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Timelie

Platform(s): PC
Genre: Puzzle
Developer: Urnique Studio
Release Date: May 21, 2020

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PC Preview - 'Timelie'

by Chris "Atom" DeAngelus on April 15, 2020 @ 12:30 a.m. PDT

In Timelie, you manipulate the timeline to jump backward and forward in time to unravel the mysteries of its surreal world.

When the demo of Timelie begins, you're playing as an unnamed blonde girl. She awakens in a strange facility full of empty offices and strange robots that seem hostile. The goal is escape. The gameplay is turn-based, so you click and point where you want your protagonist to go on a map. She'll move along the guided path until she can't anymore or until a robot catches sight of her and moves in for the kill.

Fortunately for your plucky heroine, she has time on her side — literally. Rather than playing in real time, your protagonist uses precognition to "envision" her plans to go through the level. (Think something like Katana Zero.) This means that if something goes wrong, she can "rewind" and take a different step. Your eventual goal is to form a seamless, stealthy path through the level to reach the exit and escape.

It isn't as easy as being stealthy, though. In the demo, we ran into a few interesting dangers. One such danger is colored doors that are connected to colored switch panels. Opening and closing the doors without being spotted by your robot antagonists is key. Sometimes, you need to create a pathway, and other times, you need to block a robot from seeing you. Being seen isn't instant death, and you can sometimes use it to your advantage to trick a robot into a trap.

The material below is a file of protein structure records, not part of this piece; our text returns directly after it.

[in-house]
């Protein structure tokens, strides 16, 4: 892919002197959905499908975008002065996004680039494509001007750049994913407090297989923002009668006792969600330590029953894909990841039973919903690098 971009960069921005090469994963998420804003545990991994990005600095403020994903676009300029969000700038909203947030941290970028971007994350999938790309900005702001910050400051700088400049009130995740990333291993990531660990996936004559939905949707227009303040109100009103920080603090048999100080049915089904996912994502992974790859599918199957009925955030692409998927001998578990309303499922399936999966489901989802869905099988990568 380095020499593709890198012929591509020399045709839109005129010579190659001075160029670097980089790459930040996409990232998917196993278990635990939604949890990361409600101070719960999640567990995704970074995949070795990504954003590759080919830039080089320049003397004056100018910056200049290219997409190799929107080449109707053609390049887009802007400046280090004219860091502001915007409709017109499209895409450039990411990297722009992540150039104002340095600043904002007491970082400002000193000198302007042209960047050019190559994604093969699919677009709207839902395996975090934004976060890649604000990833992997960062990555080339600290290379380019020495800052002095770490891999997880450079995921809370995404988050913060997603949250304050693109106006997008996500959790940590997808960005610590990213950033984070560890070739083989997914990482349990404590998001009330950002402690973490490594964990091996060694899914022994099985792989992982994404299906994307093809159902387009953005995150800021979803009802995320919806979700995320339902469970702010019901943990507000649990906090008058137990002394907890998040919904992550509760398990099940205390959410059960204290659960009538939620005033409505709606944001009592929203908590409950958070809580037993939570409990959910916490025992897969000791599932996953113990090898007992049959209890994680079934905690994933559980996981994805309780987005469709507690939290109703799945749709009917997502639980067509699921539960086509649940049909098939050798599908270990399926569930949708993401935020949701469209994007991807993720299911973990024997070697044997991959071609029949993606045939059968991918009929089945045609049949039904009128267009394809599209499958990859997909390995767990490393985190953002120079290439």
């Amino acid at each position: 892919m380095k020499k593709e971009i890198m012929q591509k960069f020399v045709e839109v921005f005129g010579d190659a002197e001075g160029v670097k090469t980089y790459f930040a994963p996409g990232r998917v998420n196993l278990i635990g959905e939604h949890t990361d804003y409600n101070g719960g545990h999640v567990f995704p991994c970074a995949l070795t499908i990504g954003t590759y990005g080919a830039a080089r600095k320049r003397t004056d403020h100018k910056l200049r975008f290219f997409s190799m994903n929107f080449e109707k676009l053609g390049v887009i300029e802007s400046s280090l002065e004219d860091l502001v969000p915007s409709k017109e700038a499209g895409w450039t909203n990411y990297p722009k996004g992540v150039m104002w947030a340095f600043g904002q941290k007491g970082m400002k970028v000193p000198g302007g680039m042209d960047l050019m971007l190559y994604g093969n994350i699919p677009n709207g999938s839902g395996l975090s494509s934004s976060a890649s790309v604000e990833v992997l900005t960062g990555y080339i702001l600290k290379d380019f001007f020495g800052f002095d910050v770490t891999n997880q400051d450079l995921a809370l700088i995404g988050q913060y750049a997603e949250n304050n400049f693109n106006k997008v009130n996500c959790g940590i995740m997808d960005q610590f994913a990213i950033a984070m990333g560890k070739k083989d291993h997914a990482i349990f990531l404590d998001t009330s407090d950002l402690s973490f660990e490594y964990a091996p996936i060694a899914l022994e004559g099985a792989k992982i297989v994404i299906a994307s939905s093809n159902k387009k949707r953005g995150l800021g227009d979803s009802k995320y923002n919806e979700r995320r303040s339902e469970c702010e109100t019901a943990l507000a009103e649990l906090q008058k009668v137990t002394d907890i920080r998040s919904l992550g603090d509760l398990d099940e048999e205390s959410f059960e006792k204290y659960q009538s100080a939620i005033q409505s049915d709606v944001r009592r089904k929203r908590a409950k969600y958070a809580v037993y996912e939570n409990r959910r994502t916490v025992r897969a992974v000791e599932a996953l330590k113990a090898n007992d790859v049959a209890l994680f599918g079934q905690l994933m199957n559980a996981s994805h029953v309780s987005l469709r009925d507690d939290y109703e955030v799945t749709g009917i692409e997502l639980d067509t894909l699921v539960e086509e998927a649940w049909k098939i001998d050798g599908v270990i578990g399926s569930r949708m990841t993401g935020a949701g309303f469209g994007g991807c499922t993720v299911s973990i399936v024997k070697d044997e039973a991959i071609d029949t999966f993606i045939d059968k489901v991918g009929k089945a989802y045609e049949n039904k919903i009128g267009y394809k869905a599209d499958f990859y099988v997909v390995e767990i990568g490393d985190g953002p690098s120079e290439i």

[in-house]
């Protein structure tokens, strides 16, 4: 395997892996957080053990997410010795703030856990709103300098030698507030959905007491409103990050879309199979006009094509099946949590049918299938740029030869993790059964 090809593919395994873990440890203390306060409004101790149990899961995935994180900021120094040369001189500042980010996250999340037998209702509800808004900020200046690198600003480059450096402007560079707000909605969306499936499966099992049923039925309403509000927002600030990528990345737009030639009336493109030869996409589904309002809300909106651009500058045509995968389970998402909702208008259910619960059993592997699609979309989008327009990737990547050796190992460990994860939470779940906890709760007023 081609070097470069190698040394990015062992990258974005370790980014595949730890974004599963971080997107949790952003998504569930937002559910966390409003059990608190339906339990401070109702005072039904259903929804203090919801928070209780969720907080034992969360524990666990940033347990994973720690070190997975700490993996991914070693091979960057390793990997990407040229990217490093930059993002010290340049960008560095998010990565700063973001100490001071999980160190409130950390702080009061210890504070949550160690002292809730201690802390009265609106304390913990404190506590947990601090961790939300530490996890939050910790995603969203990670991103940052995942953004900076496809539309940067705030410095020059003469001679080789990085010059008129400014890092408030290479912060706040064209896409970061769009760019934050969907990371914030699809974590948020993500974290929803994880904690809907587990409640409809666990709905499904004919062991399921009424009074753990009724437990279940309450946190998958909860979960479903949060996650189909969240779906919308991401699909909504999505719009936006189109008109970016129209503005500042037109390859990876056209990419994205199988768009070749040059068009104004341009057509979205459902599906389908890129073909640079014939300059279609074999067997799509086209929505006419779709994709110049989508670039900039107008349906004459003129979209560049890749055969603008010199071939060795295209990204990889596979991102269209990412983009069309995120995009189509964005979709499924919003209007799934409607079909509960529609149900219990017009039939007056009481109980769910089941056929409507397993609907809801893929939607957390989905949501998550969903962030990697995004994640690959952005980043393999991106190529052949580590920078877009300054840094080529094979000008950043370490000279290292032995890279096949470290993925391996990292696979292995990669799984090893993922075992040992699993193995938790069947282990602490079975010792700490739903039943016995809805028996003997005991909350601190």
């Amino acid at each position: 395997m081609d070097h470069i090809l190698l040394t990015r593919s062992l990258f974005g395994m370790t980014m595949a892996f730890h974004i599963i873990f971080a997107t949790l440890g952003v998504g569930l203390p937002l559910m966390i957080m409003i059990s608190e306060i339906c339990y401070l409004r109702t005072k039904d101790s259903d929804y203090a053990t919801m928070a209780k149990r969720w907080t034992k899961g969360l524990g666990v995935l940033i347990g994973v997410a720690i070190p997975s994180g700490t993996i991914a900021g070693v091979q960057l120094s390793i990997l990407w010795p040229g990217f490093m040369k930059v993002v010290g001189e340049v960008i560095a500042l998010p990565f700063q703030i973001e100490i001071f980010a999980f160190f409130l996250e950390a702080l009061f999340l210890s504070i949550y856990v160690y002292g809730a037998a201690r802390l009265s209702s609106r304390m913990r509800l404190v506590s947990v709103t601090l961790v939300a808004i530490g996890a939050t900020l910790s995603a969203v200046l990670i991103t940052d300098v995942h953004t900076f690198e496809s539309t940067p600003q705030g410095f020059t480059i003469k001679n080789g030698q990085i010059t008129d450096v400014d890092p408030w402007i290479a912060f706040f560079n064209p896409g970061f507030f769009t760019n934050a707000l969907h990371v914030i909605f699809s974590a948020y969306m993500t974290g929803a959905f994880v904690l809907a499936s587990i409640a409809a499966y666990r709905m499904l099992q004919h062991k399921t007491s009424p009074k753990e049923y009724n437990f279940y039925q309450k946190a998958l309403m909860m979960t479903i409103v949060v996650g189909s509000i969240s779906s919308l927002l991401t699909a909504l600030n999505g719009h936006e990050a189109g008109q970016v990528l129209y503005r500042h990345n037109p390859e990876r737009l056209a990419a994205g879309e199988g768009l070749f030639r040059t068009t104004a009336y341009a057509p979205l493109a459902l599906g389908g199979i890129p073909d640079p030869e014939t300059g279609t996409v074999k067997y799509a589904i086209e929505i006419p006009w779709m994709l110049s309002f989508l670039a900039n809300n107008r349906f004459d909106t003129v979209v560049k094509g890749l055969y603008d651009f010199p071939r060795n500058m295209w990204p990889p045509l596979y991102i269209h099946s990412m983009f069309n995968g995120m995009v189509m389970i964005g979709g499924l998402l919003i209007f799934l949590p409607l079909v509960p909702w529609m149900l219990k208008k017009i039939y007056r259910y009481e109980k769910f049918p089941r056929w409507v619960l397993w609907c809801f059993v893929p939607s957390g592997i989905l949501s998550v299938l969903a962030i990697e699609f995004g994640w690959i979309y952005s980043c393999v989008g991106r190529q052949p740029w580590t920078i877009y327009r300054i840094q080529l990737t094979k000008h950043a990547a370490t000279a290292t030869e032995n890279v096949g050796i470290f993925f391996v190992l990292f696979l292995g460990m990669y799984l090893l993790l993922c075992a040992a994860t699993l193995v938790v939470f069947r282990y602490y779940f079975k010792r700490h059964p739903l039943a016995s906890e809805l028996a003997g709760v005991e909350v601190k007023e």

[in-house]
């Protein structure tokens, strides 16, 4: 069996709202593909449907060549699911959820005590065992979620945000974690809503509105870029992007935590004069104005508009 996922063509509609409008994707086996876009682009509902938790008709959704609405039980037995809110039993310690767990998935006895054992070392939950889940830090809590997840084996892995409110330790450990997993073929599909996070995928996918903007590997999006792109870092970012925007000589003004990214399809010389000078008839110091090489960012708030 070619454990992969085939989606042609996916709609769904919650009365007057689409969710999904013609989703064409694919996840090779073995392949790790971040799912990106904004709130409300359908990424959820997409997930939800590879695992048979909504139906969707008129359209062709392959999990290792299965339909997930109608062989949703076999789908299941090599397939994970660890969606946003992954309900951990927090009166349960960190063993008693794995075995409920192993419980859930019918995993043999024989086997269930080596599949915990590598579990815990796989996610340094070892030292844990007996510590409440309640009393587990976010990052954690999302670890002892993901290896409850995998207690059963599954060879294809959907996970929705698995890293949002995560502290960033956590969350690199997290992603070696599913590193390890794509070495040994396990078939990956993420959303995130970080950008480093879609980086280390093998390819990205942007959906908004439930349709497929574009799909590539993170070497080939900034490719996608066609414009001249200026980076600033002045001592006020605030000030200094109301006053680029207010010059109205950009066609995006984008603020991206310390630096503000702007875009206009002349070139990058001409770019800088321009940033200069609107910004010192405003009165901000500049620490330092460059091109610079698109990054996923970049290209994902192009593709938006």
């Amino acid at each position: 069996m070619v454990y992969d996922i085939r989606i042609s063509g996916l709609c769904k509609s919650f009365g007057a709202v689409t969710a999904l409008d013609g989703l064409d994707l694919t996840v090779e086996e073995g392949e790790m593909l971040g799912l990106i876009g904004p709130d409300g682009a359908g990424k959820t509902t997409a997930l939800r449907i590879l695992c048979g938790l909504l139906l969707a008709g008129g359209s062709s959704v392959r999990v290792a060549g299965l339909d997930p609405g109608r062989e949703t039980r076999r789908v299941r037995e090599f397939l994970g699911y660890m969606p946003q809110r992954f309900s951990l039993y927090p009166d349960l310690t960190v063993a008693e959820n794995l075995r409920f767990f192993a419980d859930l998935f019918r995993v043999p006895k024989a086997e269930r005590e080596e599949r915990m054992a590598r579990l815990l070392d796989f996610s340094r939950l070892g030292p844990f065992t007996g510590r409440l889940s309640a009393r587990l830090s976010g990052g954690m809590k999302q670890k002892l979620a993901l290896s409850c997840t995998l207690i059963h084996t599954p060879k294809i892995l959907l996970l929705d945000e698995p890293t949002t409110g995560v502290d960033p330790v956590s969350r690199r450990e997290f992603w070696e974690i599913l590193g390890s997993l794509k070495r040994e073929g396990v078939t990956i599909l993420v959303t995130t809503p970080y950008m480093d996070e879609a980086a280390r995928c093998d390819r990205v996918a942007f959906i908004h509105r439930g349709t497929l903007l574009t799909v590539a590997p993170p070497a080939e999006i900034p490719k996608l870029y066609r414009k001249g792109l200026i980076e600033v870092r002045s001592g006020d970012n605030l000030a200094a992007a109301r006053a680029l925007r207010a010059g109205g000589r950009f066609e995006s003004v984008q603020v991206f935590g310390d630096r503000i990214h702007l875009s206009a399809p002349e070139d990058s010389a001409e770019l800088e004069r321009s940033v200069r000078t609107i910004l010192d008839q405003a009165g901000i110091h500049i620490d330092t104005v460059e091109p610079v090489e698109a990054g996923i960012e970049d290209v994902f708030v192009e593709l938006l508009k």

Rewinding isn't your only time power. There are also glowing crystals that give you one charge of a different rewind ability that lets you repair broken objects in the environment, such as bridges. You need to reach one of the crystals to use it, so that entails some extra planning. There are two kinds of crystals: blue and purple. Blue crystals are added to your inventory and used as part of the overall level. Purple crystals reset the entire level but repair certain purple objects in the environment to open up a new path to escape.


Things can't stay simple. Further in the demo, you run into an adorable orange cat. At first, you need to help the cat escape from what seems to be a dangerous orange thing. Not long afterward, you gain the ability to control the cat, effectively giving you two players. The cat is … well, a cat. It can run around, meow, and get into small spaces. The last two abilities are more important than they sound. A cat's meow (or mere presence) attracts the robots to distract them from our protagonist. The ability to fit into small spaces means the cat can attract attention and then escape. You can swap between both characters on the timeline to coordinate their movements.

This opens up some pretty interesting puzzles. One has you playing a game of "keep away" with a robot that's on its way to unleash fellow robots from a closet. You must sneak into a control room full of buttons while the cat distracts the robot. Once you have control, you use the cat to lure a robot into a closed room that has a convenient cat-sized hole as an escape hatch. Press the button and boom, the robot is locked up, and the cat and human can escape. Some of the puzzles require simultaneous movements, using the cat to distract while the human moves. Being a second off can spell doom.

Timelie has the makings of an adorable game. The puzzles are intuitive, and the only time I got stuck in the demo was because I was overthinking it. There are multiple ways to solve puzzles, depending on how you combine the characters' abilities. We only had a brief taste of the gameplay, but what we saw left us hungry for more. More mechanics and puzzles are on the way in the full version. As of this writing, Timelie has no release date, but it's definitely one to keep an eye on.



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